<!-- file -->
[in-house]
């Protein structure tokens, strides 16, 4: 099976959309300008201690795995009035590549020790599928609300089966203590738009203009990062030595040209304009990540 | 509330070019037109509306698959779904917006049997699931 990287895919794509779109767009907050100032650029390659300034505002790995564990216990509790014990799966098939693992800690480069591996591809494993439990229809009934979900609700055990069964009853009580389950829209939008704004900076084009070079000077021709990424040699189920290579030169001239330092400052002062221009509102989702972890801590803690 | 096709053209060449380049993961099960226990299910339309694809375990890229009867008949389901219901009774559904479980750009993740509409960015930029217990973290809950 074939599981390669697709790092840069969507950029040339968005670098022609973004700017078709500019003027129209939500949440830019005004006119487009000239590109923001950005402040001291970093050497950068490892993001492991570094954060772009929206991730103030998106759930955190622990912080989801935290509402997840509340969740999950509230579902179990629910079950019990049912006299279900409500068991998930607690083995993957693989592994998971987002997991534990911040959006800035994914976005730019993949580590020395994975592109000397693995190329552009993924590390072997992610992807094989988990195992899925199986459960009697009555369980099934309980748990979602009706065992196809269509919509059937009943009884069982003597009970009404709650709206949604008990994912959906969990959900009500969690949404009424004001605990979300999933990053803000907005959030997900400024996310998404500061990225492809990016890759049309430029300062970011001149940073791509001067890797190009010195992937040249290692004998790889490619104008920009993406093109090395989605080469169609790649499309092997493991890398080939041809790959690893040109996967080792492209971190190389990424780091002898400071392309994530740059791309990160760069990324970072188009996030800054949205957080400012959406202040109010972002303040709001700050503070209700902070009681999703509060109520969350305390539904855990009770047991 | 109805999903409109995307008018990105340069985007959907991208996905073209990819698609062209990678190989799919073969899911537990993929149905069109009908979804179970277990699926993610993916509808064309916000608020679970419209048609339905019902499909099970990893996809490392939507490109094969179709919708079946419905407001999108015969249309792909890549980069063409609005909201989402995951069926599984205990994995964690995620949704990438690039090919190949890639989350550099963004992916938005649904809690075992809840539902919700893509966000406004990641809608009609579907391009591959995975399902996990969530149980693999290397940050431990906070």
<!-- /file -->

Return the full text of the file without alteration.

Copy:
[in-house]
């Protein structure tokens, strides 16, 4: 099976959309300008201690795995009035590549020790599928609300089966203590738009203009990062030595040209304009990540 | 509330070019037109509306698959779904917006049997699931 990287895919794509779109767009907050100032650029390659300034505002790995564990216990509790014990799966098939693992800690480069591996591809494993439990229809009934979900609700055990069964009853009580389950829209939008704004900076084009070079000077021709990424040699189920290579030169001239330092400052002062221009509102989702972890801590803690 | 096709053209060449380049993961099960226990299910339309694809375990890229009867008949389901219901009774559904479980750009993740509409960015930029217990973290809950 074939599981390669697709790092840069969507950029040339968005670098022609973004700017078709500019003027129209939500949440830019005004006119487009000239590109923001950005402040001291970093050497950068490892993001492991570094954060772009929206991730103030998106759930955190622990912080989801935290509402997840509340969740999950509230579902179990629910079950019990049912006299279900409500068991998930607690083995993957693989592994998971987002997991534990911040959006800035994914976005730019993949580590020395994975592109000397693995190329552009993924590390072997992610992807094989988990195992899925199986459960009697009555369980099934309980748990979602009706065992196809269509919509059937009943009884069982003597009970009404709650709206949604008990994912959906969990959900009500969690949404009424004001605990979300999933990053803000907005959030997900400024996310998404500061990225492809990016890759049309430029300062970011001149940073791509001067890797190009010195992937040249290692004998790889490619104008920009993406093109090395989605080469169609790649499309092997493991890398080939041809790959690893040109996967080792492209971190190389990424780091002898400071392309994530740059791309990160760069990324970072188009996030800054949205957080400012959406202040109010972002303040709001700050503070209700902070009681999703509060109520969350305390539904855990009770047991 | 109805999903409109995307008018990105340069985007959907991208996905073209990819698609062209990678190989799919073969899911537990993929149905069109009908979804179970277990699926993610993916509808064309916000608020679970419209048609339905019902499909099970990893996809490392939507490109094969179709919708079946419905407001999108015969249309792909890549980069063409609005909201989402995951069926599984205990994995964690995620949704990438690039090919190949890639989350550099963004992916938005649904809690075992809840539902919700893509966000406004990641809608009609579907391009591959995975399902996990969530149980693999290397940050431990906070």